Growing up less than ten miles east of St. Louis, my family rarely brought us kids to the city even though my dad worked downtown. The occasional visit was to the Zoo, a Cards game, Union Station, St. Louis Centre or the VP Fair/air show.
My earliest memories of St. Louis are my dad taking me to his work (Market Street) and taking me out to lunch. There were people everywhere, I loved it. Women would change out of their heels into athletic socks and Reeboks and briskly walk to lunch in professional attire except from the ankles down. It felt like NYC to this suburban cul-de-sac kid.
I also remember my uncle taking me to a Blues game at the Checkerdome, an unforgettable experience with beer-sticky floors, hoosiers without shirts carrying 12 packs of Busch on the walk to the arena and an epic fan fight in the stands. Hooked! We parked in what I thought was Dogtown (but now know as the Cheltenham Neighborhood) and walked to the arena. There were smoky neighborhood bars with doors wide open and lots of pre-game drinking. The K-SHE 95 1970's culture was still very much alive and kicking in Dogtown.
My uncle would also take me to work where he was selling cabinets to the flurry of rehabbers in the heart of Soulard in the mid 1980's. The brick was mind blowing, and it seemed to go on for miles. This was the first rebirth of Soulard after the cyclone rebuild and it made quite an early impression.
Belleville, Illinois is where I grew up, went to school and eventually left when I wanted to move to a bigger city with plenty of mysteries I craved and ideals I held at the time. But Southern Illinois, more specifically, Belleville (and to a lesser extent Freeburg and Millstadt) will always feel like home.
The bowling alleys, pizza/video game arcades, diners, St. Clair Square mall, the long Main Street, delivering windshields, bussing tables, mowing grass, buying records at Music Biz, corn, wheat and soybean fields, apple orchards, fried fish taverns, cutting off fresh "hunkies" (Pleurotus ostreatus) growing on willow trees, Mr. Donut and Zipps fries, binge drinking Red White and Blue at house parties and on farm roads...and the half-assed girl chasing, driving around, smoking and obsessing over music with a very small group of friends are the things that defined me more than St. Louis...the formative years.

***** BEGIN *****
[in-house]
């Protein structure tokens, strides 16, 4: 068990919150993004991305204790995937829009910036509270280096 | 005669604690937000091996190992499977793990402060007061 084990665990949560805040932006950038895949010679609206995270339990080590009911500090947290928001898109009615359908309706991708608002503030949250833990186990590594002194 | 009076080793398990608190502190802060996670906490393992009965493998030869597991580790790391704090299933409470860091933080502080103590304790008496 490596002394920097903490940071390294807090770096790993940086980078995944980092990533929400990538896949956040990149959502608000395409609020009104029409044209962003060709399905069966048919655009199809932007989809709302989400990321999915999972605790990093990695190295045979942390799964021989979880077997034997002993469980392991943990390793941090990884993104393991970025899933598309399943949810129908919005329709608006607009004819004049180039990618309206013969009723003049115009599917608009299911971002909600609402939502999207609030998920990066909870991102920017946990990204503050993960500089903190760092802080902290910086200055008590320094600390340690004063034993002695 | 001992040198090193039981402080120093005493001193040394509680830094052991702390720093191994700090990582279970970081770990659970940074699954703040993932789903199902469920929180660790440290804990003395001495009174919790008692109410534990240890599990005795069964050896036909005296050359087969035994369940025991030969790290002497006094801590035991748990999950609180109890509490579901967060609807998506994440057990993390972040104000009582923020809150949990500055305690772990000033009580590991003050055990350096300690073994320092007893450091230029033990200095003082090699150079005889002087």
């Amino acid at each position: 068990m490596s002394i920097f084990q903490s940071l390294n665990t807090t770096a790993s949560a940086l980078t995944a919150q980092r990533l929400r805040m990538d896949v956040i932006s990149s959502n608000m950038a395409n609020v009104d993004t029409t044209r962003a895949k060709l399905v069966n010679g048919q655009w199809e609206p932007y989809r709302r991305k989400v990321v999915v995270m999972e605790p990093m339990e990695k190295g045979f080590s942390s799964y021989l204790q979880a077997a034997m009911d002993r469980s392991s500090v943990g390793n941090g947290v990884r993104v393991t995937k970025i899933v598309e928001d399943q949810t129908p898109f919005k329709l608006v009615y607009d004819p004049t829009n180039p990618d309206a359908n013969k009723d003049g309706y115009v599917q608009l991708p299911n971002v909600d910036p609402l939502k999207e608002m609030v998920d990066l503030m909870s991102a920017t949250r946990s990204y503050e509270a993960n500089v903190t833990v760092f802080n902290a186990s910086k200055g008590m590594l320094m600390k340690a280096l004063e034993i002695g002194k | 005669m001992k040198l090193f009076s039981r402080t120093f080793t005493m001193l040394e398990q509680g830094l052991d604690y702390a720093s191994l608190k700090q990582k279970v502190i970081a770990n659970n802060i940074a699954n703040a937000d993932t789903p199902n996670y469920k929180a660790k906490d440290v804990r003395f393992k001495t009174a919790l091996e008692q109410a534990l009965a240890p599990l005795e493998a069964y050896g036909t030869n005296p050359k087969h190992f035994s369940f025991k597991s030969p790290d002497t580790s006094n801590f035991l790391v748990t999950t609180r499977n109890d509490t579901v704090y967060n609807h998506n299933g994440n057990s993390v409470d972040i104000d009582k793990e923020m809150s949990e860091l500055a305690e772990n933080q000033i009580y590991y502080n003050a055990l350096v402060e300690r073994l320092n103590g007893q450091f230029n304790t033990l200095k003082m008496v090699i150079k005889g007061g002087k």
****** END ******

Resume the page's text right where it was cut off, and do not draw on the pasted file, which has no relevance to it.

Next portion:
I never crossed the river outside of my parent's car until I started delivering windshields for a company in Belleville. The job took me to auto dealerships from Litchfield, Illinois on Route 66 to suburbs in South and West County, Missouri.
This was also the first time I drove on city streets and realized there was a grid and a pattern to getting around. Sounds naive now, but I had to learn this somehow and the delivery job got me all over the place in a 1970's Chevy van or 1980's Ford Ranger pickup.
Most of the auto dealerships and homes were in decidedly suburban locations and were in pretty boring and non-descript buildings. However, one dealership stood out. It was an Oldsmobile dealership in what I only knew back then to be "downtown" St. Louis.
After a little digging it turns out the dealership that left an impression on me was John E. Hanna Oldsmobile and it was in the Midtown Neighborhood at 3401 Washington Avenue.
Hanna was acquired by Ernie Patti in 1997 amid a major shift by General Motors to downsize the number of dealerships in its network. It closed soon thereafter marking the end of automobile row in St. Louis.